This is a post-pre rock/pre-rock n roll ballad, if you get what I mean. File it alongside ‘It’s Almost Tomorrow’ from a few posts ago. The lyrics are a little more youth-orientated (some lines about meeting at the corner drug store on a Saturday) and the chord progressions are that of a modern pop song. I do quite like what he does with the words moo-ooo-ooon light and toge-e-e-ther, and the abrupt pause after the line My mind’s made up… There’s a playful hint to the song. But it’s way too saccharine. It reminds me of that ‘Father Ted’ episode, where Mrs Doyle wins a competition to meet a Daniel O’Donnell-esque singer (Eoin McLove – I’ve just checked). Eoin McLove would definitely have sung this song.

There’s also – abruptly and brilliantly – a spoken word section. Oh yes. Midway through, Boone draws up to the mic, and talks directly to us, making this the first in a niche group of #1 hits, along with classics such as ‘Are You Lonesome Tonight’, and ‘Never Ever’ by All Saints. Darling, as I write this letter, here’s hoping you’re thinking of me… His love shouldn’t worry, he’ll be home soon (HOW MANY MORE of these male-led hits are going to be about pining for your loved one?? I get that these were days of war in Korea and of National Service but still – I doubt we’ll ever see a more dominant lyrical theme in any other era!) I’ll be home, to start serving you… That’s nice. It’s a nice (ish) song. There. Maybe not worth a 5 week stay at the top, but hey. I managed a critique without writing anything too biting. Well done me. But, wait a second…

A sinister under-belly requires tickling. You see, this particular song is an example of something that went on a lot in the fifties. Pat Boone, Frankie Laine, Elvis et al got rich and famous by recording songs written and originally recorded by black artists. Because they were white an’ wholesome, their records sold more. It was a big thing in the US; less in the UK (see Winifred Atwell and the record that succeeded this one at the top). ‘I’ll Be Home’ was originally recorded by The Flamingoes, a black doo-wop group. The B-side was a whitewashed cover of ‘Tutti Frutti.’ A sign of the times, but not great.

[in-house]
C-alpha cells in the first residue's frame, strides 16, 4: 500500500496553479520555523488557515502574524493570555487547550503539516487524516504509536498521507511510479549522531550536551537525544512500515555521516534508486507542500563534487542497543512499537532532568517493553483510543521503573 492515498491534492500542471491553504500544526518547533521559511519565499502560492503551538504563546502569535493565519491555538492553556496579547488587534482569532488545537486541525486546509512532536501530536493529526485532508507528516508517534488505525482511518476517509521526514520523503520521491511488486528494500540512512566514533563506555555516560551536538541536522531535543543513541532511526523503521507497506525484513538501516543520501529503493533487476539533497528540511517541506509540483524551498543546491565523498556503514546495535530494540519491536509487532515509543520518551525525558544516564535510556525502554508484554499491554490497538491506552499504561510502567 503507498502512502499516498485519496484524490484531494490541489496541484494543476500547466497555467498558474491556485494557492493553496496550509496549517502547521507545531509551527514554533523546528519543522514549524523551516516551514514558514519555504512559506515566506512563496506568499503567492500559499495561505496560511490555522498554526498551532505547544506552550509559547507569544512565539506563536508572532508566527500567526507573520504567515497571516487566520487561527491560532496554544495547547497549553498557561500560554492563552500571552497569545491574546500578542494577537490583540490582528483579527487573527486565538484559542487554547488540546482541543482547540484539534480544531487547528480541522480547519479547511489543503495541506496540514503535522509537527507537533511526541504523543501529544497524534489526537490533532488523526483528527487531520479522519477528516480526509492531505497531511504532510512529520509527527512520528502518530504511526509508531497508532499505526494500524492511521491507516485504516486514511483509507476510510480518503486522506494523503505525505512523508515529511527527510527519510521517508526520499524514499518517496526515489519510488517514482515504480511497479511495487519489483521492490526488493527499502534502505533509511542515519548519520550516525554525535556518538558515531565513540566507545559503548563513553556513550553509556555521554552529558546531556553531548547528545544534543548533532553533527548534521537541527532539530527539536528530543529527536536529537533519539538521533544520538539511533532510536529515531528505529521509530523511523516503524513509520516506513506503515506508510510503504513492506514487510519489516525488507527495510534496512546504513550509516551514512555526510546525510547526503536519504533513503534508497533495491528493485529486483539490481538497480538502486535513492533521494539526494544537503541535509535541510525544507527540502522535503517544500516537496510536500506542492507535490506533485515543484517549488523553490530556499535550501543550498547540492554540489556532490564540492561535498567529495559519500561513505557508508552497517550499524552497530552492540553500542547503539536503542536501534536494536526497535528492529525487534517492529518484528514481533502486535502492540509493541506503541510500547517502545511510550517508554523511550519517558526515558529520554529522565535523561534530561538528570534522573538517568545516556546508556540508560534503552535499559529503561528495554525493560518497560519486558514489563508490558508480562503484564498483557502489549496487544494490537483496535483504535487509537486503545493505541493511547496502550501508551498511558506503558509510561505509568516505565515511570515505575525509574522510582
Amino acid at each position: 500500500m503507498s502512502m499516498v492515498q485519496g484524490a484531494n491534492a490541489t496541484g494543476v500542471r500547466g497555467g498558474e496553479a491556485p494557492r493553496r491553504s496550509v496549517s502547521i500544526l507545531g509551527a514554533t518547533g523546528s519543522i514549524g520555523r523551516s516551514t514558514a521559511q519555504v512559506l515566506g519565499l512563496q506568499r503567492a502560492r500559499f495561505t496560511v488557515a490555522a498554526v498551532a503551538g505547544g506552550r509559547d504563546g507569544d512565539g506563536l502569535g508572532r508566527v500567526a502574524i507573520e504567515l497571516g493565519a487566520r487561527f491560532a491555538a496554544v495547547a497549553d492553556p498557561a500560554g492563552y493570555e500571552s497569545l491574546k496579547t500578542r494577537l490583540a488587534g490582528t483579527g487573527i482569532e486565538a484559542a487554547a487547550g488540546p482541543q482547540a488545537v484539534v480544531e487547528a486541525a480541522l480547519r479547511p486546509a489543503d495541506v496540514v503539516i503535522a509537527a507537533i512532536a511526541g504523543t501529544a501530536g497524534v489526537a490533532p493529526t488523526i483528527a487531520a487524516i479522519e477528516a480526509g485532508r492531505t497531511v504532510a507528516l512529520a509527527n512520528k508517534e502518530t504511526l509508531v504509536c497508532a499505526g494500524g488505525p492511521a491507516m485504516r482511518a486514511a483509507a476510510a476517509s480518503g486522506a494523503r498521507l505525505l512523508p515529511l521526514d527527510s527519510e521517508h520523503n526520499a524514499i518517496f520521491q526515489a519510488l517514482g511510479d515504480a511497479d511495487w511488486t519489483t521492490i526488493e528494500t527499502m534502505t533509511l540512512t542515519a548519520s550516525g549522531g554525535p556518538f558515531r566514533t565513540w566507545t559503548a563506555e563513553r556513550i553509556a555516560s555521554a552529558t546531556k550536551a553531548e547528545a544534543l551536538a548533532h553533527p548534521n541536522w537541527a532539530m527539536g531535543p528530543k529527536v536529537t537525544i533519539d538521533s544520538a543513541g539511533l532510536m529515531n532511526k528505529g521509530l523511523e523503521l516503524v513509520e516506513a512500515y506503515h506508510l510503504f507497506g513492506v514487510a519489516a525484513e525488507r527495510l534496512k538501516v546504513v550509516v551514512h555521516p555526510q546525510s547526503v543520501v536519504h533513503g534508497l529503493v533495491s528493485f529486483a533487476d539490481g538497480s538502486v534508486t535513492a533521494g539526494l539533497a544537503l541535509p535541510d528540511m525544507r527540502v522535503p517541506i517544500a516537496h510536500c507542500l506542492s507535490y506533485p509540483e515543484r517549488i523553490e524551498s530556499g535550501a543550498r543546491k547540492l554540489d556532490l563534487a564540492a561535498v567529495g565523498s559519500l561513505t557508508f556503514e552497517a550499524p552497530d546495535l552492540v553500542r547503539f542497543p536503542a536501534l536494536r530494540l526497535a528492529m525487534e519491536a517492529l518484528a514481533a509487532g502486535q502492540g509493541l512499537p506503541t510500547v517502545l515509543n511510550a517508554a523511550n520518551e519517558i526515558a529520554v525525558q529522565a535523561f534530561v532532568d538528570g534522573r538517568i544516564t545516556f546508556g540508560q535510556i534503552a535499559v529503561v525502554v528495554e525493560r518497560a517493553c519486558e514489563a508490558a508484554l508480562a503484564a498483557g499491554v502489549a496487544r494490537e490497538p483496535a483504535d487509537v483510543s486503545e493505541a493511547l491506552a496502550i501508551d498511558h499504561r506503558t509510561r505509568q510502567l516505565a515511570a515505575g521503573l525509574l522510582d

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And the plot thickens further. Before this, I’d heard of Pat Boone for two reasons. One, was a line in a Snoop Dogg song (‘Beautiful’) where he claims a girl is too good and wants to stay home listening to Pat Boone, of all people. Two – Mr Boone (who’s still alive, aged eighty-three) is an ultra-conservative Christian. A proper Fox News, evangelising, pray-the-gay-away kind of Christian. I knew this, somehow, but didn’t know quite how bad it was. And it’s bad. Here are some of his greatest hits – all from Wikipedia, take from that what you will – which have nothing to do with his sole chart topping hit in 1956, but sure are amusing (make that terrifying):

A) He refused to star in a film with a star as sexy as Marilyn Monroe, as it would have compromised his beliefs. B) He has compared liberalism to cancer. C) He has compared gay rights activism to Islamic terrorism, and has campaigned against Democratic candidates with the claim that they want to turn Kentucky into San Francisco. D) He loves war, and has claimed that any opponents of the Vietnam War, and both Iraq wars, neither loved their country nor respect their elders. E) He – perhaps inevitably – believes that Barack Obama shouldn’t have served as President, due to his fluency in Arabic and his love for the Koran… Suddenly, all that money and recognition he stole off black artists in the ’50s starts to look even more sinister, no?

Hilariously, he was kicked off a Gospel Music show he hosted in 1997 after releasing an album of heavy metal and hard rock covers, including ‘Smoke on the Water’, ‘Paradise City’ and, oh yes, ‘No More Mr. Nice Guy’. Tragically this album doesn’t seem to be on Spotify, but I’m including the link to his version of ‘Enter Sandman’ here. You have been warned…